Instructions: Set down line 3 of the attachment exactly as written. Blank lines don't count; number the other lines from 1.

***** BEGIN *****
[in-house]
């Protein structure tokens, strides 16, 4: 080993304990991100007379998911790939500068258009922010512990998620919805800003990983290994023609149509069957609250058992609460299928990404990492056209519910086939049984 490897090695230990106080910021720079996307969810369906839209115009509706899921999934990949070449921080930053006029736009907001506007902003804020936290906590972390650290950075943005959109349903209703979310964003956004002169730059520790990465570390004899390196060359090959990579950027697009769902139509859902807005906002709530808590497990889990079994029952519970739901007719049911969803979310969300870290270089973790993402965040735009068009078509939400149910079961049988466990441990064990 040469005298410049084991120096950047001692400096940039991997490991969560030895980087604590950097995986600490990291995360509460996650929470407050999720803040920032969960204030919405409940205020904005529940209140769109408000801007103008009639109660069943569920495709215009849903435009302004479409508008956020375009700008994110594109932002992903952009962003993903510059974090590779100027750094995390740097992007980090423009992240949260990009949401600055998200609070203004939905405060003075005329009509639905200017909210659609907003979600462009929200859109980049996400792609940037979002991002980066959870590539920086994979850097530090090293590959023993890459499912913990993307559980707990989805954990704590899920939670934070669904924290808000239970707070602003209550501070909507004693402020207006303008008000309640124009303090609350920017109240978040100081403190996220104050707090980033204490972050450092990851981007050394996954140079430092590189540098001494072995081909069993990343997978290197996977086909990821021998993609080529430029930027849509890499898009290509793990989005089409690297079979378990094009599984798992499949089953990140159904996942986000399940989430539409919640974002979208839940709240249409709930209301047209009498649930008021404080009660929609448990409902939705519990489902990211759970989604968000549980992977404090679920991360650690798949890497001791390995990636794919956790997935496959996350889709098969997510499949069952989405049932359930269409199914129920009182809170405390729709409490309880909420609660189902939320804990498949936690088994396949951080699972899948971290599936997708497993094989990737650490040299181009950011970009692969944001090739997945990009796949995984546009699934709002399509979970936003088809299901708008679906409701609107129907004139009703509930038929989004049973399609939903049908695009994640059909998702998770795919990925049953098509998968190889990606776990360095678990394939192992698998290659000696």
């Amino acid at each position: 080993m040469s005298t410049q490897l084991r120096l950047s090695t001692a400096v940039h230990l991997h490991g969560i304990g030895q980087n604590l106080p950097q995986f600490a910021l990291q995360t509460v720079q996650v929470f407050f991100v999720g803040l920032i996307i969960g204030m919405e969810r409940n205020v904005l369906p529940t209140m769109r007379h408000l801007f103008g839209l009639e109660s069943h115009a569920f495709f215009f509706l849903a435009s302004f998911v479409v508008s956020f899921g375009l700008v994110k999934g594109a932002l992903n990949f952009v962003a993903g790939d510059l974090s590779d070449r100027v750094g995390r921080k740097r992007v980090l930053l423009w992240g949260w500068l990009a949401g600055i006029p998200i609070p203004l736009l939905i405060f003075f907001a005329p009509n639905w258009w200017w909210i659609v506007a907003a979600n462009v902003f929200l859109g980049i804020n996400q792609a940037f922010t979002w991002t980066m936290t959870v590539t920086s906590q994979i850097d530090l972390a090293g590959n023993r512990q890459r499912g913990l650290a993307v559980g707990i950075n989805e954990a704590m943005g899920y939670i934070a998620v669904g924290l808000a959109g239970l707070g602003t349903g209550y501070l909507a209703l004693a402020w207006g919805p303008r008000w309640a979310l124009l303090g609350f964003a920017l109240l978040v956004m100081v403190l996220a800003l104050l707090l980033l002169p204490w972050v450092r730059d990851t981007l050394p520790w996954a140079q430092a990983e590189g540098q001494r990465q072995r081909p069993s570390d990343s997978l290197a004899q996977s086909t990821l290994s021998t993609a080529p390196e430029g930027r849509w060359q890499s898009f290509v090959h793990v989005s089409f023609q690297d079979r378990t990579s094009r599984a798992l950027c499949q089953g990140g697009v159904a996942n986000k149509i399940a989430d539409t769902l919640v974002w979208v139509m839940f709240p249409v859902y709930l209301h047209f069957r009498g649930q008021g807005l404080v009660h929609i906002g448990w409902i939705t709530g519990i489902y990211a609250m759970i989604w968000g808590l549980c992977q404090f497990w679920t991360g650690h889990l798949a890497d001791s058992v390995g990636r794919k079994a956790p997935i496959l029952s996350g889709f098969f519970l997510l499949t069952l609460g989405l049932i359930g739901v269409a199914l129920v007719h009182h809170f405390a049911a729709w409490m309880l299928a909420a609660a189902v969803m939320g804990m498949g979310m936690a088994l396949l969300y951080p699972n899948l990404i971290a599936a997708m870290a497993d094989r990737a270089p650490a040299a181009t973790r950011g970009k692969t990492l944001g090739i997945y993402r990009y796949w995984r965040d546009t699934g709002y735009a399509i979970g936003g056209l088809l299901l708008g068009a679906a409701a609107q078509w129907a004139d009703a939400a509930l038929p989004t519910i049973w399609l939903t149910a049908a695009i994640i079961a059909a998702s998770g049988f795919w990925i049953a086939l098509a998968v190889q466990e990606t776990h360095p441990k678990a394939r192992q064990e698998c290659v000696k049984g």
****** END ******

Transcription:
């Amino acid at each position: 080993m040469s005298t410049q490897l084991r120096l950047s090695t001692a400096v940039h230990l991997h490991g969560i304990g030895q980087n604590l106080p950097q995986f600490a910021l990291q995360t509460v720079q996650v929470f407050f991100v999720g803040l920032i996307i969960g204030m919405e969810r409940n205020v904005l369906p529940t209140m769109r007379h408000l801007f103008g839209l009639e109660s069943h115009a569920f495709f215009f509706l849903a435009s302004f998911v479409v508008s956020f899921g375009l700008v994110k999934g594109a932002l992903n990949f952009v962003a993903g790939d510059l974090s590779d070449r100027v750094g995390r921080k740097r992007v980090l930053l423009w992240g949260w500068l990009a949401g600055i006029p998200i609070p203004l736009l939905i405060f003075f907001a005329p009509n639905w258009w200017w909210i659609v506007a907003a979600n462009v902003f929200l859109g980049i804020n996400q792609a940037f922010t979002w991002t980066m936290t959870v590539t920086s906590q994979i850097d530090l972390a090293g590959n023993r512990q890459r499912g913990l650290a993307v559980g707990i950075n989805e954990a704590m943005g899920y939670i934070a998620v669904g924290l808000a959109g239970l707070g602003t349903g209550y501070l909507a209703l004693a402020w207006g919805p303008r008000w309640a979310l124009l303090g609350f964003a920017l109240l978040v956004m100081v403190l996220a800003l104050l707090l980033l002169p204490w972050v450092r730059d990851t981007l050394p520790w996954a140079q430092a990983e590189g540098q001494r990465q072995r081909p069993s570390d990343s997978l290197a004899q996977s086909t990821l290994s021998t993609a080529p390196e430029g930027r849509w060359q890499s898009f290509v090959h793990v989005s089409f023609q690297d079979r378990t990579s094009r599984a798992l950027c499949q089953g990140g697009v159904a996942n986000k149509i399940a989430d539409t769902l919640v974002w979208v139509m839940f709240p249409v859902y709930l209301h047209f069957r009498g649930q008021g807005l404080v009660h929609i906002g448990w409902i939705t709530g519990i489902y990211a609250m759970i989604w968000g808590l549980c992977q404090f497990w679920t991360g650690h889990l798949a890497d001791s058992v390995g990636r794919k079994a956790p997935i496959l029952s996350g889709f098969f519970l997510l499949t069952l609460g989405l049932i359930g739901v269409a199914l129920v007719h009182h809170f405390a049911a729709w409490m309880l299928a909420a609660a189902v969803m939320g804990m498949g979310m936690a088994l396949l969300y951080p699972n899948l990404i971290a599936a997708m870290a497993d094989r990737a270089p650490a040299a181009t973790r950011g970009k692969t990492l944001g090739i997945y993402r990009y796949w995984r965040d546009t699934g709002y735009a399509i979970g936003g056209l088809l299901l708008g068009a679906a409701a609107q078509w129907a004139d009703a939400a509930l038929p989004t519910i049973w399609l939903t149910a049908a695009i994640i079961a059909a998702s998770g049988f795919w990925i049953a086939l098509a998968v190889q466990e990606t776990h360095p441990k678990a394939r192992q064990e698998c290659v000696k049984g």